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Congressional leaders view secure Benghazi documents

WASHINGTONFor the first time since the deadly attack on the U.S. Consulate in Benghazi, congressional investigators will question high-level State Department, CIA and Pentagon officials this week regarding specific communication and intelligence about the security situation in Libya.

Telegrams, intelligence reports, and classified emails from top officials at the U.S. State Department are being made available to congressional investigators in secure rooms on Capitol Hill. Sources also tell CBS News that intelligence officials will show footage from an unmanned surveillance drone that was overhead during the assault. That disclosure is likely to come on Thursday during the classified hearing before the Senate Select Intelligence Committee.

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On Tuesday, the Senate Foreign Relations Committee, which has oversight of the State Department, was briefed by Under Secretary Patrick Kennedy and Assistant Secretary for Diplomatic Security Eric Boswell about the deadly assault on the U.S. Consulate. While both officials have previously spoken to lawmakers about the attack, this is the first time that lawmakers will be asking questions after viewing the internal communication between diplomats and security professional in Libya and in Washington. Mike Morrell, Acting Director of the CIA, was also on Capitol Hill and met in a secure room with Senate Intelligence Committee members senators Feinstein and Saxby Chambliss.

State Department spokesperson Victoria Nuland said that the documents being shared are "really specific to the requests as they come in." The State Department did screen these documents for sensitive information before choosing which items to share. Members are allowed to view the documents and take notes but cannot make copies or remove them from the secure location. The House Oversight and Government Reform Committee, the Senate Homeland Security and Government Affairs Committee and the Senate Foreign Relations Committee have all made document requests.

"We have told all of these requesting committees and their staff that they can see these documents as many times as they'd like to see them, for as long as they'd like to see them," Nuland said.

Nuland refuted reports that the State Department has been withholding information or limiting the viewing time.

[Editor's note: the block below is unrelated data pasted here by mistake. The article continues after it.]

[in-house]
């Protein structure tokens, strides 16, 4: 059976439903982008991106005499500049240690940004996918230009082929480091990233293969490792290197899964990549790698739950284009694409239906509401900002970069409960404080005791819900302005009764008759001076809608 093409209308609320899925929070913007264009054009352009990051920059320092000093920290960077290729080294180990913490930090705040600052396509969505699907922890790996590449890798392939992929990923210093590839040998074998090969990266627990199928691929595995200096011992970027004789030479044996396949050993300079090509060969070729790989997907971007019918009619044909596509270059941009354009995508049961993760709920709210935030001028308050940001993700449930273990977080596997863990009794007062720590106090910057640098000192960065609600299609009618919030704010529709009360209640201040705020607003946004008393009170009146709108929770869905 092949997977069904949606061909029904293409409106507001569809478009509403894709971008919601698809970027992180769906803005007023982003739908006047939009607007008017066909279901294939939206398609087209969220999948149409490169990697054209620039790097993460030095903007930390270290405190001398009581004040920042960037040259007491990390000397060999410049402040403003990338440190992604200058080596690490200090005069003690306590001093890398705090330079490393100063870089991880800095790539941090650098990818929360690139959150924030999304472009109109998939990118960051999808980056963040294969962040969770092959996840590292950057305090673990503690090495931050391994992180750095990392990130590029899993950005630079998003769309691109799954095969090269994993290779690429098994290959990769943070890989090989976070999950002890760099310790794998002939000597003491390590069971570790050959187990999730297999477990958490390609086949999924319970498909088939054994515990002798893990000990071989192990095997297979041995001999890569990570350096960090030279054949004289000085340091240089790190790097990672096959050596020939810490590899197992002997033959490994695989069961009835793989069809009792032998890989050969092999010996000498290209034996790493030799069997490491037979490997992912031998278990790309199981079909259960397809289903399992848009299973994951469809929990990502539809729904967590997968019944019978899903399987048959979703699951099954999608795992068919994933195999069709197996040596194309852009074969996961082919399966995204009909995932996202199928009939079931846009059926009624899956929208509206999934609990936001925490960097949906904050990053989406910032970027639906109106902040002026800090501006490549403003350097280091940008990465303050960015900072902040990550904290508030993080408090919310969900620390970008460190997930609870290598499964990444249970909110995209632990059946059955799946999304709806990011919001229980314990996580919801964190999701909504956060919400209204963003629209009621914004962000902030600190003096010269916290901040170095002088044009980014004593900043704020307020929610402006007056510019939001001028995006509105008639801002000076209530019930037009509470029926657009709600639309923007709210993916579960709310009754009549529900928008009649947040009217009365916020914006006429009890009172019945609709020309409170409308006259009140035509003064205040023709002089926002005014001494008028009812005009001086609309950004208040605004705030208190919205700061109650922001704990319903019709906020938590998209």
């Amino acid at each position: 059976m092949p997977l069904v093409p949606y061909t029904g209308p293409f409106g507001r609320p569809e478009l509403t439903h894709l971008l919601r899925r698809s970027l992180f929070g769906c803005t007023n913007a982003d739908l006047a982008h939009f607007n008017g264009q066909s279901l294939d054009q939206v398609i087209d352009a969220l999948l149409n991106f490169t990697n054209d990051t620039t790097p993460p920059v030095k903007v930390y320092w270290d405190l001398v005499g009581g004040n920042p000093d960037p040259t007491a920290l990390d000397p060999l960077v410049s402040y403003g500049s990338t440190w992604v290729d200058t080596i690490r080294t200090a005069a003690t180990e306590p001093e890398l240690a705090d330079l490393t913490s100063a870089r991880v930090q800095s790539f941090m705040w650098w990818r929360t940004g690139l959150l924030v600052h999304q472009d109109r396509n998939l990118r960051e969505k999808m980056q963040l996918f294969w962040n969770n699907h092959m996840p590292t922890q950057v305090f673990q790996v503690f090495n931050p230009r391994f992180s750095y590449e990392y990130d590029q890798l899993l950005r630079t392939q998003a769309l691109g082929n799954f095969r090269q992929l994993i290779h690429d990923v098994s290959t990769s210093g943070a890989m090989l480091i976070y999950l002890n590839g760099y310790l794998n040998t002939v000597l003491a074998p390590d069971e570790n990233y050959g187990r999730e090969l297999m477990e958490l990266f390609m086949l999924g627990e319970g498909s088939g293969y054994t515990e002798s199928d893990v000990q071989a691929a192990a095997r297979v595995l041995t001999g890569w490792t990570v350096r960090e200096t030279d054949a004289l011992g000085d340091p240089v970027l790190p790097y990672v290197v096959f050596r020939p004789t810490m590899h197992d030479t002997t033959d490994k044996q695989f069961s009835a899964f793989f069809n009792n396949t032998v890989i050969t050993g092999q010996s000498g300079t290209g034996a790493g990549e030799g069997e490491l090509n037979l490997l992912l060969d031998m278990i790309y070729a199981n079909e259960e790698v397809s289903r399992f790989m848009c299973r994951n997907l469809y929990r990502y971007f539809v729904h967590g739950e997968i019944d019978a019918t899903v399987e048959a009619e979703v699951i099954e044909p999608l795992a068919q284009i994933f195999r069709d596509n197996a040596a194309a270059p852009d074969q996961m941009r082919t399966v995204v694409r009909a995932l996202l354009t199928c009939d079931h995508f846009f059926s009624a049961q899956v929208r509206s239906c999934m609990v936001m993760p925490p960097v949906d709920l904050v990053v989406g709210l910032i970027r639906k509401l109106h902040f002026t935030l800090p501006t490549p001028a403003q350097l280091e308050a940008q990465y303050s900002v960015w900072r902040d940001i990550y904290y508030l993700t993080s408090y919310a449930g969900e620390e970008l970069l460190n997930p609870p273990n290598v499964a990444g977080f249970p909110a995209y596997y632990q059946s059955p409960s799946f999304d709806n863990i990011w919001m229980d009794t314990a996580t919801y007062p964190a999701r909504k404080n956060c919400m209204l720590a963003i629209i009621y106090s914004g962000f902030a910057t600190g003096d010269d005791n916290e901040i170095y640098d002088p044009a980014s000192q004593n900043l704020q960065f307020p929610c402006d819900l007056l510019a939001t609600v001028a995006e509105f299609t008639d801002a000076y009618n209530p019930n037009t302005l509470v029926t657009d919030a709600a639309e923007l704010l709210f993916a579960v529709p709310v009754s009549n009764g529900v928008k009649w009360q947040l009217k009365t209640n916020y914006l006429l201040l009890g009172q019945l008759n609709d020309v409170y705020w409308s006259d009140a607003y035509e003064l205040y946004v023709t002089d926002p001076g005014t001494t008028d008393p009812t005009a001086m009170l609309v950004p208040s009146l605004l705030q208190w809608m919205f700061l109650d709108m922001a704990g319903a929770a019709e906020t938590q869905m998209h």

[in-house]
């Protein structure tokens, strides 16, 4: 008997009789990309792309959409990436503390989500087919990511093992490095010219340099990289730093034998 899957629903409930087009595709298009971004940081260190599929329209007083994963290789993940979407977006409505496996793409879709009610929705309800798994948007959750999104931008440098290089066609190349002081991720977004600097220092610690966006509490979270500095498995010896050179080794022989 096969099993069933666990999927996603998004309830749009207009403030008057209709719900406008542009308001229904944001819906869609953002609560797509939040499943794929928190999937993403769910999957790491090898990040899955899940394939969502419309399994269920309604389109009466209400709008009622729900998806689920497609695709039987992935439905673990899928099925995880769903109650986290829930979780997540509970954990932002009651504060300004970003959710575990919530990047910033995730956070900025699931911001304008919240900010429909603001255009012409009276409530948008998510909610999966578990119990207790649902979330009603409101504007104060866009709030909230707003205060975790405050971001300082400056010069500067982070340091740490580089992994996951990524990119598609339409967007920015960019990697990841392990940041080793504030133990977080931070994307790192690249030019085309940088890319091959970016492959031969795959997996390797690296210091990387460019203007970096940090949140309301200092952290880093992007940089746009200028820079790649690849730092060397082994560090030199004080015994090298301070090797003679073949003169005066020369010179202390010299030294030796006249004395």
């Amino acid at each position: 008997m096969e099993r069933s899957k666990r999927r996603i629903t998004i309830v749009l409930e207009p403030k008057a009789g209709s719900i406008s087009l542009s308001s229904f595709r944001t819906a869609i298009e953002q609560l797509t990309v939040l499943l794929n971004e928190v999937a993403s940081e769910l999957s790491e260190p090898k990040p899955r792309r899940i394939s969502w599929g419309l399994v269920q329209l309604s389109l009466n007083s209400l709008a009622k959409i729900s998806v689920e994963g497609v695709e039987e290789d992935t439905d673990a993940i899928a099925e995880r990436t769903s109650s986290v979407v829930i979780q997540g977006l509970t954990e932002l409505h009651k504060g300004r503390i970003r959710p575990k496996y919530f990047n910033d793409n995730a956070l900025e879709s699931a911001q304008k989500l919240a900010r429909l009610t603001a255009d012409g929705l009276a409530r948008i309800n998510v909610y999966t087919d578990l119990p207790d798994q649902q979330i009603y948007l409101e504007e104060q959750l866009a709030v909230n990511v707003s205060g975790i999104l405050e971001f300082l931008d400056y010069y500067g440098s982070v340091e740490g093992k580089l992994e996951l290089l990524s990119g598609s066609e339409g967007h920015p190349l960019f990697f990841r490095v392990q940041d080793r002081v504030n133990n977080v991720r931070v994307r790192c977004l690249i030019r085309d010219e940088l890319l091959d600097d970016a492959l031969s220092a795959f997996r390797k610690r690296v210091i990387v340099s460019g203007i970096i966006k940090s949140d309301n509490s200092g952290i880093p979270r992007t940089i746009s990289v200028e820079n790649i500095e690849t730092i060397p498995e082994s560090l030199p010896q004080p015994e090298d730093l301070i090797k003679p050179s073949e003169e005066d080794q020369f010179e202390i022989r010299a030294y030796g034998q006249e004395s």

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"We've really done our utmost under the Secretary's instructions to be fully compliant, transparent, and open with the Congress," she said.

The most substantive session this week is likely to happen before the Senate Select Intelligence Committee. The Director of National Intelligence James Clapper, Acting CIA Director Michael Morrell, FBI Deputy Director Sean Joyce, Undersecretary of State for Management Pat Kennedy, and National Counterterrorism Center Director Matthew Olsen will all testify. The involvement of the FBI in the briefing may allow for disclosure regarding the ongoing investigation into who carried out the attack on the U.S. mission which killed four Americans. The agency has kept information private citing that there is an ongoing probe into the criminal matter.

It is unclear whether State Department and intelligence officials will share additional information behind closed doors. On Tuesday, State Department spokesman Mark Toner said that he did not know the content of the briefing or the materials presented by the agency. The briefings are classified at the request of Capitol Hill. He also said that he did not know whether Secretary of State Hillary Clinton will appear on the Hill at the end of the month following a request from the House Foreign Affairs Committee.

The public will largely learn the details of the assault through media accounts and original reporting. The White House and State Department say that the Accountability Review Board, the Department's own Congressionally-mandated probe, will provide a comprehensive investigation of the attack but it is not clear whether all of the probe will be made public. A source close to that investigation tells CBS News that the report could come as soon as December but that more time may be requested if needed.

That probe is primarily focused on decision-making at the State Department, not the White House. A source close to the investigation tells CBS News that the ARB members have not reviewed footage from the two U.S. drones which were overhead during the assault, but they have reviewed some footage from the more than 10 security cameras taken from inside the Benghazi compound. CBS News has learned that the footage was first viewed by State Department security professionals at the beginning of October around the same time that the ARB probe began. The U.S. government did not gain possession of the video until weeks after the attack. The FBI investigation is ongoing.

Under Secretary Patrick Kennedy and Eric Boswell will present to the Senate Foreign Relations Committee on Tuesday and the Senate Homeland Security and Government Affairs Committee on Wednesday. Kennedy will also testify in a closed hearing before the House Permanent Select Intelligence Committee on Thursday and later that day before the Senate Select Committee on Intelligence. He will brief the Chairmen and ranking members from the House at the end of the week.